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Free Content 'Home game': domestic abuse and football

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Increased reports of domestic violence and abuse (DVA) following football matches have been documented, within both quantitative studies and the media, leading to questions about the policy and practice responses required. However, qualitative research facilitating understanding of the apparent link between football and DVA is lacking. Drawing upon research with key stakeholders across England and Scotland, this paper provides a rare insight into their understanding of the contested and complex relationship between football and DVA, including the role of contributory and confounding factors such as alcohol, match expectations, masculinity, entitlement and permissions. It is argued that while football may provide a potential platform for challenging DVA, focusing on football (or other specific factors or events) as causative risks re-incidentalising DVA and detaching it from feminist frameworks that have established DVA as a sustained behaviour grounded in gendered inequalities. This paper concludes by considering the broader conceptual implications of these findings for future research, policy and practice.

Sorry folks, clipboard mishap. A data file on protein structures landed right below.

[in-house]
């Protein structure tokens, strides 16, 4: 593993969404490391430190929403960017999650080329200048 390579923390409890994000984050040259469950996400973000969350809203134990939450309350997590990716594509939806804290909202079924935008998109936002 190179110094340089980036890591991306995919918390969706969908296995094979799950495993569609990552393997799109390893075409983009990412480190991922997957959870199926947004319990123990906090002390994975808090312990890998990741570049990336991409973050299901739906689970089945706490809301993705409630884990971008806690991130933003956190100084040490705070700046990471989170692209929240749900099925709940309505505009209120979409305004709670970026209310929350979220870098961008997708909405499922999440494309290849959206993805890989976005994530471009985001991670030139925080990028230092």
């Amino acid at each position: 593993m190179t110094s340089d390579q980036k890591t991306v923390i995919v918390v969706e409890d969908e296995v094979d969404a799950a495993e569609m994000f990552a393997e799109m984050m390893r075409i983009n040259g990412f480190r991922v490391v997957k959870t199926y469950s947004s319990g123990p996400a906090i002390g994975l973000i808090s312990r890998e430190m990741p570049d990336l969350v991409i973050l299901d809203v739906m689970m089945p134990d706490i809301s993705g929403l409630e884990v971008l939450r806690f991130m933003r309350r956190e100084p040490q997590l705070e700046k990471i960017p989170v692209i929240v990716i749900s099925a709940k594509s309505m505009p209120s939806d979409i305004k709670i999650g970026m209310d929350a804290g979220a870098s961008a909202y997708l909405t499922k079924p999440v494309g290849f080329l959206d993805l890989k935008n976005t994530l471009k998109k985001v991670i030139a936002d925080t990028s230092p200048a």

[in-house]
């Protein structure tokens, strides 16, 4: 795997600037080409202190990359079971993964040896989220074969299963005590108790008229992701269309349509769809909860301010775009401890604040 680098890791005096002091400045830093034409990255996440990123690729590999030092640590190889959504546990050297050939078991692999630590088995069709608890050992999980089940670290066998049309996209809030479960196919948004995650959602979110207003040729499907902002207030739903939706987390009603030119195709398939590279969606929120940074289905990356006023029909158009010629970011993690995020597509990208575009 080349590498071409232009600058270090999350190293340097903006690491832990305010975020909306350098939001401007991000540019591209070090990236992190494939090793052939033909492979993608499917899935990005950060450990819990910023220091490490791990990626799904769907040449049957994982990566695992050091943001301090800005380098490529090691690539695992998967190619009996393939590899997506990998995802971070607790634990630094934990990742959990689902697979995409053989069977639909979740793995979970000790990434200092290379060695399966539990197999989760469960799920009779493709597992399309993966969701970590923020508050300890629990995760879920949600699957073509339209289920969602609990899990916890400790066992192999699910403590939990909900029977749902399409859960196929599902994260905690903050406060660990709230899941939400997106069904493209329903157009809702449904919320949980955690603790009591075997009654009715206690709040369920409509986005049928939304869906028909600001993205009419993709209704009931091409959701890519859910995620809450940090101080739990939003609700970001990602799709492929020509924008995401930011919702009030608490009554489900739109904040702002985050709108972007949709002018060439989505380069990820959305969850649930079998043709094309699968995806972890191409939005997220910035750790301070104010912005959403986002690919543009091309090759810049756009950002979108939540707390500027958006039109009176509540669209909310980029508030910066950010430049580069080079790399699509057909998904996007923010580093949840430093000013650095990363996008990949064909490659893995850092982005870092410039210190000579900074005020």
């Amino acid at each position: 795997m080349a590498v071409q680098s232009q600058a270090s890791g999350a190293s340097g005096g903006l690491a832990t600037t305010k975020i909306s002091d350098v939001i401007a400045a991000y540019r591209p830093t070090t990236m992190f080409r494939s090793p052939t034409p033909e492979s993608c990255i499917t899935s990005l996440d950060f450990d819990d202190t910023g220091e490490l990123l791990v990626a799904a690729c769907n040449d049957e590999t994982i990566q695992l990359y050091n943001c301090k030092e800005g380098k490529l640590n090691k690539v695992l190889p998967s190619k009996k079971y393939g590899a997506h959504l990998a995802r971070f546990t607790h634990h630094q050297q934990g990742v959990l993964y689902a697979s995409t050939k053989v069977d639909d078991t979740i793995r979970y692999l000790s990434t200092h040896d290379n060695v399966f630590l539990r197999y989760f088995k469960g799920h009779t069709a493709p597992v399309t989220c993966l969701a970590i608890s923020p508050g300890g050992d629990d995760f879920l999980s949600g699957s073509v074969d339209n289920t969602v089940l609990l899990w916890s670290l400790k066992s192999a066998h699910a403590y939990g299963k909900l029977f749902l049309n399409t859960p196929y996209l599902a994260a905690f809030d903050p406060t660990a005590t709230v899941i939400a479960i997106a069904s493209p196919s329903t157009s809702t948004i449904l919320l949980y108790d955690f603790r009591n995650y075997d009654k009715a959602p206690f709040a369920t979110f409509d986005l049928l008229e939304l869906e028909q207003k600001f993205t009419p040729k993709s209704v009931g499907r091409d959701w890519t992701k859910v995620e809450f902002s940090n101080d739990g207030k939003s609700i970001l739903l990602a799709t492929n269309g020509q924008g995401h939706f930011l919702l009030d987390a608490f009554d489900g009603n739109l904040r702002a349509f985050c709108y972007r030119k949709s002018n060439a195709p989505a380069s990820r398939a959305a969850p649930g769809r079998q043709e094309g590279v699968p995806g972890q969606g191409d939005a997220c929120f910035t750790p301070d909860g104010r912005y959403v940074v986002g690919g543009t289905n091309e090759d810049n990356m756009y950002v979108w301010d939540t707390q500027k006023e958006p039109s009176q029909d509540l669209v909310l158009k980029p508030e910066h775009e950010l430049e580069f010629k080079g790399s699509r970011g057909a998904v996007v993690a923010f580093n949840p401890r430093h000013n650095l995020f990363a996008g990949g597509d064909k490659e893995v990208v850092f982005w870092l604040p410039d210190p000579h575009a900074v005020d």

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Keywords: DOMESTIC VIOLENCE AND ABUSE; FOOTBALL; GENDER; PREVENTION; SPORT

Document Type: Research Article

Affiliations: 1: Email: [email protected] 2: Email: [email protected]

Publication date: 01 February 2018

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  • The Journal of Gender-Based Violence (JGBV), is the first international journal based in Europe to show case the work of scholars across disciplinary and topic boundaries, and from a range of methodologies.

    The journal acknowledges both the breadth of gender-based violence (GBV) and its links to gendered inequalities. It aims to continue to document the voices and experiences of victims and survivors of GBV, to publish work regarding those who perpetrate GBV and of the varied and complex social structures, inequalities and gender norms through which GBV is produced and sustained. The journal recognises the intersection of gender with other identities and power relations, such as ethnicity, nationality, sexuality, faith, disability and economic status.

    JGBV will publish high quality papers that contribute to understanding of GBV, policy, and/or activism, on sexual violence, domestic abuse, ‘honour’-based violence, prostitution, trafficking and/or reproductive violence and abuse in a wide range of intimate, familial, community and societal contexts.

    The editors invite interest from scholars working across the social sciences and related fields including social policy, sociology, politics, criminology, law, social psychology, development and economics, as well as disciplines allied to medicine, health and wellbeing.

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